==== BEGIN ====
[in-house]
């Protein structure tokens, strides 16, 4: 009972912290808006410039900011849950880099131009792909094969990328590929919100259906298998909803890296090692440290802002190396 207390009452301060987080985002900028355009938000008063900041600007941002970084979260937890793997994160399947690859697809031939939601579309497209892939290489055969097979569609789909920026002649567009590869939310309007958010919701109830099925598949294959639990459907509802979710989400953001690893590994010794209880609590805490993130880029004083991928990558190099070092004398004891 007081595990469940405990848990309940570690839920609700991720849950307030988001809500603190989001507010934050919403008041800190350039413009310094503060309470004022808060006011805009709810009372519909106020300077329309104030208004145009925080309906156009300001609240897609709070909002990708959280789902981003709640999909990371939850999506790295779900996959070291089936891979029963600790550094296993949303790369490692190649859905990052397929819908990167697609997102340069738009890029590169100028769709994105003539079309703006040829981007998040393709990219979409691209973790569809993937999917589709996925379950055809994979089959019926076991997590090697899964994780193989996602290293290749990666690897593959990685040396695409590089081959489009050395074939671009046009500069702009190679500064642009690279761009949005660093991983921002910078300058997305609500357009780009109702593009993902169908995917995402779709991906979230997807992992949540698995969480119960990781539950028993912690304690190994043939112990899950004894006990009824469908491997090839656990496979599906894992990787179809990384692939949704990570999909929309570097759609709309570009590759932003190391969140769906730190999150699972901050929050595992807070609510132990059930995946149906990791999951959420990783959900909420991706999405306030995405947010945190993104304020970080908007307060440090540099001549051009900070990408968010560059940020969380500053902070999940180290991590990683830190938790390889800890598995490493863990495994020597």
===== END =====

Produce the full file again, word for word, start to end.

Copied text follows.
[in-house]
């Protein structure tokens, strides 16, 4: 009972912290808006410039900011849950880099131009792909094969990328590929919100259906298998909803890296090692440290802002190396 207390009452301060987080985002900028355009938000008063900041600007941002970084979260937890793997994160399947690859697809031939939601579309497209892939290489055969097979569609789909920026002649567009590869939310309007958010919701109830099925598949294959639990459907509802979710989400953001690893590994010794209880609590805490993130880029004083991928990558190099070092004398004891 007081595990469940405990848990309940570690839920609700991720849950307030988001809500603190989001507010934050919403008041800190350039413009310094503060309470004022808060006011805009709810009372519909106020300077329309104030208004145009925080309906156009300001609240897609709070909002990708959280789902981003709640999909990371939850999506790295779900996959070291089936891979029963600790550094296993949303790369490692190649859905990052397929819908990167697609997102340069738009890029590169100028769709994105003539079309703006040829981007998040393709990219979409691209973790569809993937999917589709996925379950055809994979089959019926076991997590090697899964994780193989996602290293290749990666690897593959990685040396695409590089081959489009050395074939671009046009500069702009190679500064642009690279761009949005660093991983921002910078300058997305609500357009780009109702593009993902169908995917995402779709991906979230997807992992949540698995969480119960990781539950028993912690304690190994043939112990899950004894006990009824469908491997090839656990496979599906894992990787179809990384692939949704990570999909929309570097759609709309570009590759932003190391969140769906730190999150699972901050929050595992807070609510132990059930995946149906990791999951959420990783959900909420991706999405306030995405947010945190993104304020970080908007307060440090540099001549051009900070990408968010560059940020969380500053902070999940180290991590990683830190938790390889800890598995490493863990495994020597």